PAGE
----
Nanotechnology Now

Our NanoNews Digest Sponsors





Heifer International

Wikipedia Affiliate Button


DHgate

Home > Press > New technology in the magnetic cooling of chips

Abstract:
Luis Hueso, the CICnanoGUNE researcher, together with researchers from the University of Cambridge, among others, has developed a new technology in the magnetic cooling of chips based on the straining of materials. Compared with the current technologies, this advance enables the impact on the environment to be lessened. The work has been published recently in the prestigious journal Nature Materials.

New technology in the magnetic cooling of chips

Gipuzkoa, Spain | Posted on February 20th, 2013

Current cooling systems, be they refrigerators, freezers or air conditioning units, make use of the compression and expansion of a gas. When the gas is compressed, it changes into a liquid state and when it expands it evaporates once again. To evaporate, it needs heat, which it extracts from the medium it touches and that way cools it down. However, this system is harmful for the environment and, what is more, the compressors used are not particularly effective.

One of the main alternatives that is currently being explored is magnetic cooling. It consists of using a magnetic material instead of a gas, and magnetizing and demagnetizing cycles instead of compression-expansion cycles. Magnetic cooling is a technique based on the magnetocaloric effect, in other words, it is based on the properties displayed by certain materials to modify their temperature when a magnetic field is applied to them. However, the applying of a magnetic field leads to many problems in current miniaturized technological devices (electronic chips, computer memories, etc.), since the magnetic field can interact negatively owing to its effect on nearby units. In this respect, the quest for new ways of controlling the magnetization is crucial.
Magnetism without magnetic fields

The researchers Luis Hueso, Andreas Berger and Odrej Hovorka of nanoGUNE have discovered that by using the straining of materials, they can get around the problems of applying a magnetic field. "By straining the material and then relaxing it an effect similar to that of a magnetic field is created, thus inducing the magnetocaloric effect responsible for cooling," explains Luis Hueso, leader of the nanodevices group at nanoGUNE and researcher in this study.

"This new technology enables us to have a more local and more controlled cooling method, without interfering with the other units in the device, and in line with the trend in the miniaturization of technological devices," adds Hueso.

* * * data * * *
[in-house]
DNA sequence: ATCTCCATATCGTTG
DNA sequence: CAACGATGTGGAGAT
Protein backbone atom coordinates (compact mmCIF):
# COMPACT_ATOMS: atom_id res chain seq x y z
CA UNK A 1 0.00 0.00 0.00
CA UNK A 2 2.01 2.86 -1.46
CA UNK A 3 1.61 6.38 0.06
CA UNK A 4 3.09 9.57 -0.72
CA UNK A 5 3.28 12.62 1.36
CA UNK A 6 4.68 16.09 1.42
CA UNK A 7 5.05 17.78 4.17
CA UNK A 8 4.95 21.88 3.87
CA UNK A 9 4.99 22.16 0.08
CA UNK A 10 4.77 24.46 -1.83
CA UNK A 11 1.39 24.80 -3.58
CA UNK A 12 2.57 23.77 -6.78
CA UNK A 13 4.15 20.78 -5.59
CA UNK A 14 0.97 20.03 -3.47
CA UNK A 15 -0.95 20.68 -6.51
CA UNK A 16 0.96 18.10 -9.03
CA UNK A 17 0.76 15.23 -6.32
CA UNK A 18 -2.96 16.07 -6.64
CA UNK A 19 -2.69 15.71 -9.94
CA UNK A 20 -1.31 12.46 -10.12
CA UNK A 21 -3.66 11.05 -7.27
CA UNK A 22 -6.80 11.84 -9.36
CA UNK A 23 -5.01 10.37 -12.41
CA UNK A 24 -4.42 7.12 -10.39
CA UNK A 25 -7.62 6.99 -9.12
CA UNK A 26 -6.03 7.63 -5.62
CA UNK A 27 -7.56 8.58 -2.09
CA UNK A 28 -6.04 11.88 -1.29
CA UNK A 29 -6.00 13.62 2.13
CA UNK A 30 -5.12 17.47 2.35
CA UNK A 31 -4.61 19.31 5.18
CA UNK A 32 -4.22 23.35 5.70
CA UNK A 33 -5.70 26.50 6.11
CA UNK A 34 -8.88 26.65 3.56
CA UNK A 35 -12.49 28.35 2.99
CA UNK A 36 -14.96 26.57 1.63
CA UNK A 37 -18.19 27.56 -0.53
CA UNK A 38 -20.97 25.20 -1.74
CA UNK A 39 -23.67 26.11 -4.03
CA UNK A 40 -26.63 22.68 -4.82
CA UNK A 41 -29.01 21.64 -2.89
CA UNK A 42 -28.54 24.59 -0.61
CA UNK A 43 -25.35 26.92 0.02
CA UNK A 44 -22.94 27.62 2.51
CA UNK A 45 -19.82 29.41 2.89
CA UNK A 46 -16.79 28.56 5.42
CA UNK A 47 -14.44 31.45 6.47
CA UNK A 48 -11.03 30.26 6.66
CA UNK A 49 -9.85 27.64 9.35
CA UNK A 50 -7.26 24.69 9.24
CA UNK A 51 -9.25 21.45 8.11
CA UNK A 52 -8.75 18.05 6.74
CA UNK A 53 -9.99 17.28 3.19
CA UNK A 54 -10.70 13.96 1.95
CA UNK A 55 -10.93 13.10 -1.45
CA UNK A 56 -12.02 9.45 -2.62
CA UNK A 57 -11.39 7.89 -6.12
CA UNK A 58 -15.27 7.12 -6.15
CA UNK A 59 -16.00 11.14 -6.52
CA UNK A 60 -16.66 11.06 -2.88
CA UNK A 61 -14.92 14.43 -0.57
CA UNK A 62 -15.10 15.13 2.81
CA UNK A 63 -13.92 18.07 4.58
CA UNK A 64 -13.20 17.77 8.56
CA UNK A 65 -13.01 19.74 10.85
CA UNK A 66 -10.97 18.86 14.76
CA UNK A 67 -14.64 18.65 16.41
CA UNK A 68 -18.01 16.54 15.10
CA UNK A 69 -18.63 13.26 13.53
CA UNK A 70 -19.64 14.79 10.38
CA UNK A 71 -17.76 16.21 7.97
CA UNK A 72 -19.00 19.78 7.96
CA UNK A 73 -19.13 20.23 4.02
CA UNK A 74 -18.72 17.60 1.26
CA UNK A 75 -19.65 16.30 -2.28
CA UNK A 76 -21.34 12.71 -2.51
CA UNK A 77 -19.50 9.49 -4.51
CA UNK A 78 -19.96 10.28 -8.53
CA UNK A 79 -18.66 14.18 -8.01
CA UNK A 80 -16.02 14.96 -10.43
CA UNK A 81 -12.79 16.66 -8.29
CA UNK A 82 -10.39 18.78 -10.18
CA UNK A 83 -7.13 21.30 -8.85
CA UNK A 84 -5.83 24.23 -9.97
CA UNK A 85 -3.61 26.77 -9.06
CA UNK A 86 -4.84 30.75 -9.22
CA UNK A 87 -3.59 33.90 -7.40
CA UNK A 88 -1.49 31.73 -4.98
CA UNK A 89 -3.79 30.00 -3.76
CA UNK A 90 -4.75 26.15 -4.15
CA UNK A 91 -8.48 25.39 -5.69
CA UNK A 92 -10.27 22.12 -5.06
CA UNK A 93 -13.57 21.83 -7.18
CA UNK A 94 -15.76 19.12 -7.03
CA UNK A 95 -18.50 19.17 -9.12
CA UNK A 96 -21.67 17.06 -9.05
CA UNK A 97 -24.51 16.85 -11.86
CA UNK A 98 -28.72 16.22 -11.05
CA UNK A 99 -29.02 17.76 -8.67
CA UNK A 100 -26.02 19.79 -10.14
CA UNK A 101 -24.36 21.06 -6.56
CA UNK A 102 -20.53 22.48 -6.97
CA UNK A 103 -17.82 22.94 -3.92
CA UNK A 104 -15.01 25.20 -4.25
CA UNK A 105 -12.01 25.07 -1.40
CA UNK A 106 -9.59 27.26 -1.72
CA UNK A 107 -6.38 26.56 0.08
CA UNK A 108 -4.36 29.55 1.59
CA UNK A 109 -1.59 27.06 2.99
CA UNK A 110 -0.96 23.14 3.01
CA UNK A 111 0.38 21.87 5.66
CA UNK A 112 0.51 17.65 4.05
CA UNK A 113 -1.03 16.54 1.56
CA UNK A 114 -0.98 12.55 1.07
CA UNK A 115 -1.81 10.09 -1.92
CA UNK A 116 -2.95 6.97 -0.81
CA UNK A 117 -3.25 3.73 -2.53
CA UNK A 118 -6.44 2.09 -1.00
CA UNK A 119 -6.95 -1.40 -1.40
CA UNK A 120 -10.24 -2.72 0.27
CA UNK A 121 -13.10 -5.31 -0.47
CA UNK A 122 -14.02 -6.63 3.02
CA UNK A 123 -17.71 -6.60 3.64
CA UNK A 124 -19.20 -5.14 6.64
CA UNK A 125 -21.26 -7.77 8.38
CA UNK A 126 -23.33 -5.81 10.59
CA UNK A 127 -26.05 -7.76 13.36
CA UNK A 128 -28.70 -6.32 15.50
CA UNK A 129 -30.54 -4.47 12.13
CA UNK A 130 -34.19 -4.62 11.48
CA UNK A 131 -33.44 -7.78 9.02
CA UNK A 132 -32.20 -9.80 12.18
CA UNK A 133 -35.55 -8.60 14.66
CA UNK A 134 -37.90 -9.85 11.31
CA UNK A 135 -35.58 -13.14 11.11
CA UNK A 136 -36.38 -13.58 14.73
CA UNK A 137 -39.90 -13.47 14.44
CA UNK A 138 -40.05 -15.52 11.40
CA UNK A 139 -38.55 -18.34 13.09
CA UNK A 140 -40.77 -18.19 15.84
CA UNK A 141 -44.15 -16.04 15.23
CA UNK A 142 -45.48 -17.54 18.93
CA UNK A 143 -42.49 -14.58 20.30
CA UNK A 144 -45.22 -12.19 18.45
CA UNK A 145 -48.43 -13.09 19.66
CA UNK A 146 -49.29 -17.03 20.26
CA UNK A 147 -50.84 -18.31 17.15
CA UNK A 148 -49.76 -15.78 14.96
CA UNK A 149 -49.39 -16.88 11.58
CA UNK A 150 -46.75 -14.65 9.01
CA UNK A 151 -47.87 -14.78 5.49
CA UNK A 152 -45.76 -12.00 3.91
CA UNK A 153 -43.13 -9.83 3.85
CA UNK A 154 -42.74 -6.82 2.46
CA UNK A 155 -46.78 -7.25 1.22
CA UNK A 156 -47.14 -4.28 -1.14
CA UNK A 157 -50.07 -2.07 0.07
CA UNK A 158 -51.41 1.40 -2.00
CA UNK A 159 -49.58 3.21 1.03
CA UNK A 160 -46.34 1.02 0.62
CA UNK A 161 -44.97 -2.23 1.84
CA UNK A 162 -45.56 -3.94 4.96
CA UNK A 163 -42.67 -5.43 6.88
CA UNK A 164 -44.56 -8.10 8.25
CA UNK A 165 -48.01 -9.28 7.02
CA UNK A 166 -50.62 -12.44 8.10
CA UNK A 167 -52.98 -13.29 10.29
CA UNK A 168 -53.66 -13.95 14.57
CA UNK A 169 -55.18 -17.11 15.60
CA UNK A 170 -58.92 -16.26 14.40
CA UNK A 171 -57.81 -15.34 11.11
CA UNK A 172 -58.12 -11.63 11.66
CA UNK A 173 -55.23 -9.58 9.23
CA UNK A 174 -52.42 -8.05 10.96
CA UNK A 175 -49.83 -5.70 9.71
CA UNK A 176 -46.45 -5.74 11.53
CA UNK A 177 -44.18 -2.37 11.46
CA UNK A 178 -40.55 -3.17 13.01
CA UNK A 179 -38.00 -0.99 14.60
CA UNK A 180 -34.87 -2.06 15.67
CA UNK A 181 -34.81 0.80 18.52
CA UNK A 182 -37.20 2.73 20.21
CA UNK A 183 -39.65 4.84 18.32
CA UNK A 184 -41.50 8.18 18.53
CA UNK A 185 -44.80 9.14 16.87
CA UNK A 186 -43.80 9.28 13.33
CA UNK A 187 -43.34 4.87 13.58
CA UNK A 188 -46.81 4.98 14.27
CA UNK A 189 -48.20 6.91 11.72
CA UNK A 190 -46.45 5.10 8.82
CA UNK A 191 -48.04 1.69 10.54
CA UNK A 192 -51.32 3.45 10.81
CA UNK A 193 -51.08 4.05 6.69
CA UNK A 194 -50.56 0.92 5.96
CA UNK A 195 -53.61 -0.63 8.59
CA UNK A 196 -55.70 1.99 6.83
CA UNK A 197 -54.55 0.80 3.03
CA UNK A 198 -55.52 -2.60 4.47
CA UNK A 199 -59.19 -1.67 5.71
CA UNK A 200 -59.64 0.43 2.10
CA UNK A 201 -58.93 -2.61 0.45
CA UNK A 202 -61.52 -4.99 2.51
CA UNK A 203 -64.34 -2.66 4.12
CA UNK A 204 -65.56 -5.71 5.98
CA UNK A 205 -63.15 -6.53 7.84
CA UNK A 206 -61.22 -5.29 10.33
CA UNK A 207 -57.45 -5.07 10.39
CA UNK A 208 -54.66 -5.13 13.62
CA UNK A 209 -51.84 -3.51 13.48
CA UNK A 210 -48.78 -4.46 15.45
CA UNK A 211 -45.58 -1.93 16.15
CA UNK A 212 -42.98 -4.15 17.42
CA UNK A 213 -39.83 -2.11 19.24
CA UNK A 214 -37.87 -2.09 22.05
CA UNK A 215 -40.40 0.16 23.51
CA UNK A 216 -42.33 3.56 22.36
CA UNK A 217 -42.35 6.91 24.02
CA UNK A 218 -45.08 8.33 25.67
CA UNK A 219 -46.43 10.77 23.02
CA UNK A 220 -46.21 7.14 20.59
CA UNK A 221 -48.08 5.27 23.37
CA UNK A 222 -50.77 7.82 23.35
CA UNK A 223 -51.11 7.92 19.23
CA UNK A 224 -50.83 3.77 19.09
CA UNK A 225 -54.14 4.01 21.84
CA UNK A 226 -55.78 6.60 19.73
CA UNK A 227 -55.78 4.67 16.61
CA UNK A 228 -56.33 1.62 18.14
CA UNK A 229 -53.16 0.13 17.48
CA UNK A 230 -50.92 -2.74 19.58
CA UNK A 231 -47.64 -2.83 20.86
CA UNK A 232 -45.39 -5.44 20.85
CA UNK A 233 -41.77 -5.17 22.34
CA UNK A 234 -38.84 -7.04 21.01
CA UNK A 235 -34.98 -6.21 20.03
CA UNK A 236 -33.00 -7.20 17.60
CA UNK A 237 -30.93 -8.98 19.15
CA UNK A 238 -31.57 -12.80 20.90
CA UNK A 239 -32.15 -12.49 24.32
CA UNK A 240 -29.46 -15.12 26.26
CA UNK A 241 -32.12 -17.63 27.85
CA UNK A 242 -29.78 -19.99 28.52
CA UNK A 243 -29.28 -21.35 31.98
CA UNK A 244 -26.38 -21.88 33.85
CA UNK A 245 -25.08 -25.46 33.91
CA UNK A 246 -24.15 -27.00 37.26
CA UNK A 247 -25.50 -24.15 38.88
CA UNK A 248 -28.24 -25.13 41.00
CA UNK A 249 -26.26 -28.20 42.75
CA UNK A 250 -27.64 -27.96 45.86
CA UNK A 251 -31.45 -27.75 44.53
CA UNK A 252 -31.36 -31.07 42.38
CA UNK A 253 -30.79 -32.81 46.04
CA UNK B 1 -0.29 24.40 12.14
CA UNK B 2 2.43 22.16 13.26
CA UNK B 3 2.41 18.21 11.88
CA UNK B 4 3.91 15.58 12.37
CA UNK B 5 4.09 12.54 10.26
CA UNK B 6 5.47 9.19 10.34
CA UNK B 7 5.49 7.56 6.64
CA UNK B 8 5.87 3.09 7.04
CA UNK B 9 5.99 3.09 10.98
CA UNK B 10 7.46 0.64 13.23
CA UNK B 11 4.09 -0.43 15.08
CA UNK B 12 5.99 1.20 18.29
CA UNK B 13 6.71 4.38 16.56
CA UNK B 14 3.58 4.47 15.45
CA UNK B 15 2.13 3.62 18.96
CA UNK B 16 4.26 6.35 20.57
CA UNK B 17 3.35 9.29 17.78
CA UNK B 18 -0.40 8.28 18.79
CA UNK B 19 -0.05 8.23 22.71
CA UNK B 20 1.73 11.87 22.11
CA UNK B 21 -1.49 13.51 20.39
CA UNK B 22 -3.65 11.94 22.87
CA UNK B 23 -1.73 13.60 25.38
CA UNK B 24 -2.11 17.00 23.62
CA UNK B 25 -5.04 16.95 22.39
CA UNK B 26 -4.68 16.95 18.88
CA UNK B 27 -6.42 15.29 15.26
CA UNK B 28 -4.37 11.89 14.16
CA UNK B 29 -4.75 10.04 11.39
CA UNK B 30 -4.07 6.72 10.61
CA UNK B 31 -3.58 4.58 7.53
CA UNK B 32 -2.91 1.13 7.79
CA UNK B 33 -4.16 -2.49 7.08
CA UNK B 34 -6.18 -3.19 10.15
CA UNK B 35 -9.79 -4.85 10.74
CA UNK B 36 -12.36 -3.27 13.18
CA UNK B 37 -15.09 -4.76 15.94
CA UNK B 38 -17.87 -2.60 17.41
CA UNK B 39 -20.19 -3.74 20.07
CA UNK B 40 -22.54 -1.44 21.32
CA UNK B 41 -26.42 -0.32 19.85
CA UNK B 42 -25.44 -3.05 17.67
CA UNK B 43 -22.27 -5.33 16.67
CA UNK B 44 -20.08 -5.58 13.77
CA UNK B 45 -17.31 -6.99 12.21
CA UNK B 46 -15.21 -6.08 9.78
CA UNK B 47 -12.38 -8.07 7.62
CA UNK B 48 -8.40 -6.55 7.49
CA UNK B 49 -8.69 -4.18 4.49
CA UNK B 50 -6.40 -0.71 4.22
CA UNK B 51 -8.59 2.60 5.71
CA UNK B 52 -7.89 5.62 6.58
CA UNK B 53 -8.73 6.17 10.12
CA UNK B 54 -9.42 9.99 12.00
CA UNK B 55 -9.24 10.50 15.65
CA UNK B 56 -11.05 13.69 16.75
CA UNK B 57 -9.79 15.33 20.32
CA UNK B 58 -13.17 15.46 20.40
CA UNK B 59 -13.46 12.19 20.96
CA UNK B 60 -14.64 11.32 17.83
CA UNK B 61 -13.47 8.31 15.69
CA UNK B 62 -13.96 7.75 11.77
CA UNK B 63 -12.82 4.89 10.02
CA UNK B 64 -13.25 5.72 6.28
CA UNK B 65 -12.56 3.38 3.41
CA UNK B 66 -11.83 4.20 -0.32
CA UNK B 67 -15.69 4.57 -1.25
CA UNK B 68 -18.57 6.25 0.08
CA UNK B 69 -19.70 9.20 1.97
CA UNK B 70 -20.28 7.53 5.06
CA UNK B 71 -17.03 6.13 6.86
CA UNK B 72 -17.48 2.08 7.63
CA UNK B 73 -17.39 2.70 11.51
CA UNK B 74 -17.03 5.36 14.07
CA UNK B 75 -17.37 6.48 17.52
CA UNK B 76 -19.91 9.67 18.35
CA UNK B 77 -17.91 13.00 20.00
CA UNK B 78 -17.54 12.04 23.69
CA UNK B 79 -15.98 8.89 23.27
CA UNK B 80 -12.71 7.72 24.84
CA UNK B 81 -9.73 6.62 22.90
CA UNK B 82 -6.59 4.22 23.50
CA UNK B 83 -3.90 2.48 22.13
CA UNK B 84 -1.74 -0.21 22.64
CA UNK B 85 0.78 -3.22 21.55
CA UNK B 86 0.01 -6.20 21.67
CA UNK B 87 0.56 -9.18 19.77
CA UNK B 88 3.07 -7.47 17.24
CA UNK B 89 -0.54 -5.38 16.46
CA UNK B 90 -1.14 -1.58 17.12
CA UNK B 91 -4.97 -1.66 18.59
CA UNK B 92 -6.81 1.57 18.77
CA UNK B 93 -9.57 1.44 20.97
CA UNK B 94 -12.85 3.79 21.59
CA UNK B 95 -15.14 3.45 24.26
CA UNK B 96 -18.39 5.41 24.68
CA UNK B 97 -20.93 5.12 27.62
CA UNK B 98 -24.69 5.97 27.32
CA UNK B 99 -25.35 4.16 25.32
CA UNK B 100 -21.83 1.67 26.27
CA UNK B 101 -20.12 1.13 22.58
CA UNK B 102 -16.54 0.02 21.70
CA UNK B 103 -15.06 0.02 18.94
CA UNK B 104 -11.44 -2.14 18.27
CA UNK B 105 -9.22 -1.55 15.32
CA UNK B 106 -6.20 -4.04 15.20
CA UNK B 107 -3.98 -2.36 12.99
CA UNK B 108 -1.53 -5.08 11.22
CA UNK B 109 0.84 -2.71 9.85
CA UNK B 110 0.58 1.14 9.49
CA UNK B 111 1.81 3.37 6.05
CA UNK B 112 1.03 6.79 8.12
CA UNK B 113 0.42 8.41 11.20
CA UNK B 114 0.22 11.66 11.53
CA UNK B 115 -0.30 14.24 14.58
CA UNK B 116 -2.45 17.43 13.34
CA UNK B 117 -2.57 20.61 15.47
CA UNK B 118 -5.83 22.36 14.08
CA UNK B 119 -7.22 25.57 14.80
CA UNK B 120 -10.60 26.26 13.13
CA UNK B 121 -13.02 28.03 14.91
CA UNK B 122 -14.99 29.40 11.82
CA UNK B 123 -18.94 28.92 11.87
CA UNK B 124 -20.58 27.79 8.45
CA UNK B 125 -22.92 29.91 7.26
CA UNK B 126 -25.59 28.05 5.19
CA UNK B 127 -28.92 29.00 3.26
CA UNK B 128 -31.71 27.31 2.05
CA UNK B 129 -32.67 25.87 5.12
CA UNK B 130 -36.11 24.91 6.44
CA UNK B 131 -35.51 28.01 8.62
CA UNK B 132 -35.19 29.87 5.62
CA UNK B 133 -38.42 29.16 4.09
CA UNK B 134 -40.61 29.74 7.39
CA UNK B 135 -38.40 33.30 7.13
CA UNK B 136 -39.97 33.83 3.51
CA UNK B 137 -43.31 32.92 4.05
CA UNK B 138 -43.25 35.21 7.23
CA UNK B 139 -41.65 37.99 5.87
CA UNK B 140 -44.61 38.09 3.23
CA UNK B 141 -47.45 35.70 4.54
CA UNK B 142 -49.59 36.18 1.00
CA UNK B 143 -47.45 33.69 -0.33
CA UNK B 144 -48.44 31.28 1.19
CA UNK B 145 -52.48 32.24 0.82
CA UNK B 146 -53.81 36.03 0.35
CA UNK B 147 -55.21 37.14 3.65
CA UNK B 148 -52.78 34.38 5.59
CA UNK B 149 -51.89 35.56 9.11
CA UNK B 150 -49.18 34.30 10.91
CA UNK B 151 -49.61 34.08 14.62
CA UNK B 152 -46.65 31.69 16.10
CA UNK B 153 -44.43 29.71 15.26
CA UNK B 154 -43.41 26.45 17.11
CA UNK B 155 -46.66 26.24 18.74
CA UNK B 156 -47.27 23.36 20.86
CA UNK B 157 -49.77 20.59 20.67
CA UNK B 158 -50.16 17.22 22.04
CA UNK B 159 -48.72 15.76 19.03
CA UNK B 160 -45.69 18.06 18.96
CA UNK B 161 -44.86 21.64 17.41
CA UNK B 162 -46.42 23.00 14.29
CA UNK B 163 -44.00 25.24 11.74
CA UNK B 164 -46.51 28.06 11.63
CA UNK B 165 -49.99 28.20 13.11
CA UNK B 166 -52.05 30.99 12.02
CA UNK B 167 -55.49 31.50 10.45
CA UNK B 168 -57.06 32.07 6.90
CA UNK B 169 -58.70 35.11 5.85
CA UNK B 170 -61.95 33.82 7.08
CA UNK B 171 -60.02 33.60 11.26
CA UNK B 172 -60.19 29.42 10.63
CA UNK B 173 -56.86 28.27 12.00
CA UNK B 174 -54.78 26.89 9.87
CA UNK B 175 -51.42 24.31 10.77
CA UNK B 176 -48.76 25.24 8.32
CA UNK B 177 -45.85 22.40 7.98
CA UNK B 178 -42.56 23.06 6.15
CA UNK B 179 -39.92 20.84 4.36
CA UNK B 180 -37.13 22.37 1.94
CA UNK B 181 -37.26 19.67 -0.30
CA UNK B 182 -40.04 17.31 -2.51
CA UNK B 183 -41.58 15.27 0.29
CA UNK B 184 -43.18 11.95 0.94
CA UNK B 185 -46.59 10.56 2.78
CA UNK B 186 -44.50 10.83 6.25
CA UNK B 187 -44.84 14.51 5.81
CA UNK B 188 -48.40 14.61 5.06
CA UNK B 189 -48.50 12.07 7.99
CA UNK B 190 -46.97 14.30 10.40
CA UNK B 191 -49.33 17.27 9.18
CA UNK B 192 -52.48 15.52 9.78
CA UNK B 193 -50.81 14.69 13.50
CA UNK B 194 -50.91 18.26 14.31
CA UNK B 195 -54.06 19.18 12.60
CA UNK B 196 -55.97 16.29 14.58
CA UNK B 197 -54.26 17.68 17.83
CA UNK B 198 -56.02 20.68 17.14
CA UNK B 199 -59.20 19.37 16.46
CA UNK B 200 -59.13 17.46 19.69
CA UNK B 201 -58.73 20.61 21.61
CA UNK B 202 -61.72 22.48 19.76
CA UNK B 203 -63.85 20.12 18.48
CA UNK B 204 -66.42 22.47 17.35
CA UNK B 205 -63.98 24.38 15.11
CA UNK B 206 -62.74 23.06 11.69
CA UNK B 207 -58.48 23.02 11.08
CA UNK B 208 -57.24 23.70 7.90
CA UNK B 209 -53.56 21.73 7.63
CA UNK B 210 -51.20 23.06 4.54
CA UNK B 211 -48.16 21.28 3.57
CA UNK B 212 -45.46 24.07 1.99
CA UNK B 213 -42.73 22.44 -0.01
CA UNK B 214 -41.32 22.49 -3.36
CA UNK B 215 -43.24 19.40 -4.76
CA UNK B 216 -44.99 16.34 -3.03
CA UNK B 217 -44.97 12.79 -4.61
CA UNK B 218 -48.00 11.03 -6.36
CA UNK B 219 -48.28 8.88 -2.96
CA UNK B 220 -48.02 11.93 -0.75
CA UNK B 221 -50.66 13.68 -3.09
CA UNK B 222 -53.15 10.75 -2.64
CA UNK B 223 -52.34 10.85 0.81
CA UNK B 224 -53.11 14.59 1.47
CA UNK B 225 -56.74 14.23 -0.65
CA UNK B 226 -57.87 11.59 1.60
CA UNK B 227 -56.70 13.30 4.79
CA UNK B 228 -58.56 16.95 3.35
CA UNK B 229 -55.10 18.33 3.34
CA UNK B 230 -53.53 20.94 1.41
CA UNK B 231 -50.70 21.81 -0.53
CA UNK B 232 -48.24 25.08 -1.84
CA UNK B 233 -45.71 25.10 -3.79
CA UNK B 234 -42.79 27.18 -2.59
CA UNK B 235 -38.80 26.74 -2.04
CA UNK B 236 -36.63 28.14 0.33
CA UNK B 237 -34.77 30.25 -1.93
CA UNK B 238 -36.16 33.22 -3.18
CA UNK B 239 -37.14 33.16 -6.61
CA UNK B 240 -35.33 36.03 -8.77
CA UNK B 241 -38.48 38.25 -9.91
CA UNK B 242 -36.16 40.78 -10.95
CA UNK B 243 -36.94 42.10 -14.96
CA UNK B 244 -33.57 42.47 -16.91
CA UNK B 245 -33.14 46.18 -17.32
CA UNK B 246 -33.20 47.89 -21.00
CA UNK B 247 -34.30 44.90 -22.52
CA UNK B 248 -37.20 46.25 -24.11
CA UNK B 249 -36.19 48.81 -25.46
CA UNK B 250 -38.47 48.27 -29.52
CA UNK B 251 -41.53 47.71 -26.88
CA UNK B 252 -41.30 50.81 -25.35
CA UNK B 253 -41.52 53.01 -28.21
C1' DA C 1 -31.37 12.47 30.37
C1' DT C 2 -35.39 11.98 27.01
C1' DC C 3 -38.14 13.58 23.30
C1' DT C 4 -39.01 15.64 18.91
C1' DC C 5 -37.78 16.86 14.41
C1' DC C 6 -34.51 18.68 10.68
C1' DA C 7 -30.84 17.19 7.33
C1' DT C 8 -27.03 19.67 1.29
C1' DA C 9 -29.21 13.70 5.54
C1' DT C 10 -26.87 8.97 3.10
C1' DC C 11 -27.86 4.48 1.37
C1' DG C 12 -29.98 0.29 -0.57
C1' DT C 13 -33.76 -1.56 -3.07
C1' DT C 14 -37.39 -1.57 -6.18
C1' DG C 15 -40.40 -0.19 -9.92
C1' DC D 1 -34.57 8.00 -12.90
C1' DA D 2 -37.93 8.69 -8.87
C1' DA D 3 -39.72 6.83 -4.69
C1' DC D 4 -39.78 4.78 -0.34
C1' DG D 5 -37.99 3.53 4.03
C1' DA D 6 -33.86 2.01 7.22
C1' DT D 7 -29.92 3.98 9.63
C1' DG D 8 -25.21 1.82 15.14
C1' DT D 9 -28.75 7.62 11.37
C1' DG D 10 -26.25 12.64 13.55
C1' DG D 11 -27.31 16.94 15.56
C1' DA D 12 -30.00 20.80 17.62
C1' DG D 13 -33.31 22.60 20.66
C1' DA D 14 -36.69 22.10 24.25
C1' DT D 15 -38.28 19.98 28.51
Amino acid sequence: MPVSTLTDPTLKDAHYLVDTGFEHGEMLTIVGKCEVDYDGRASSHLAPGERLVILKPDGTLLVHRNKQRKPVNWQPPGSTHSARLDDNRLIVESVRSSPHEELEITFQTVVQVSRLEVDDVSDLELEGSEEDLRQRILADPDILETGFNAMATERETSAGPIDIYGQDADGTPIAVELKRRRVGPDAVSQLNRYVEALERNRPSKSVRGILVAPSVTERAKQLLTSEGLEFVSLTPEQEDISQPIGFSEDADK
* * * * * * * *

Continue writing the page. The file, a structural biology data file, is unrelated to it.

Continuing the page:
20-nanometre films consisting of lanthanum, calcium, manganese and oxygen (La0.7Ca0.3MnO3) have been developed. According to Hueso, "the aim of this field of research is to find materials that are efficient, economical and environmentally friendly."

"The idea came about at Cambridge University and among various groups in the United Kingdom, France, Ukraine and the Basque Country we have come up with the right material and an effective technique for cooling electronic chips, computer memories and all these types of applications in microelectronics. Technologically, there would not be any obstacle to using them in fridges, freezers, etc. but economically it is not worthwhile because of the size," stresses Hueso.

Today, most of the money spent on the huge dataservers goes on cooling. That is why this new technology could be effective in applications of this kind. Likewise, one of the great limitations that computer processors have today is that they cannot operate as fast as one would like because they can easily overheat. "If we could cool them down properly, they would be more effective and could work faster," adds Hueso.

Dr Hueso stresses that this is a very interesting subject with respect to future patents.
Luis Hueso

Luis Hueso (Madrid, 1974) is an Ikerbasque researcher and leads the nanodevices team at nanoGUNE. He has a PhD in Physics from the University of Santiago de Compostela. Between 2002 and 2005 he was a Marie Curie fellow at Cambridge University where he developed a project on spin transport in carbon nanotubes. In 2006 he moved to the Consiglio Nazionale delle Ricerche (Italy) and in 2007 was appointed Professor at the University of Leeds. Since 2008, Luis Hueso has been pursuing his scientific research activities in the nanodevices team at nanoGUNE. He has been exploring materials and functionalities to be able to develop new electronic devices that constitute a revolution with respect to the current silicon-based ones, which could soon be reaching the limits of their capacity. It was in fact this work that in 2012 earned him the prestigious Starting Grant awarded by the European Research Council to the tune of 1.3 million euros.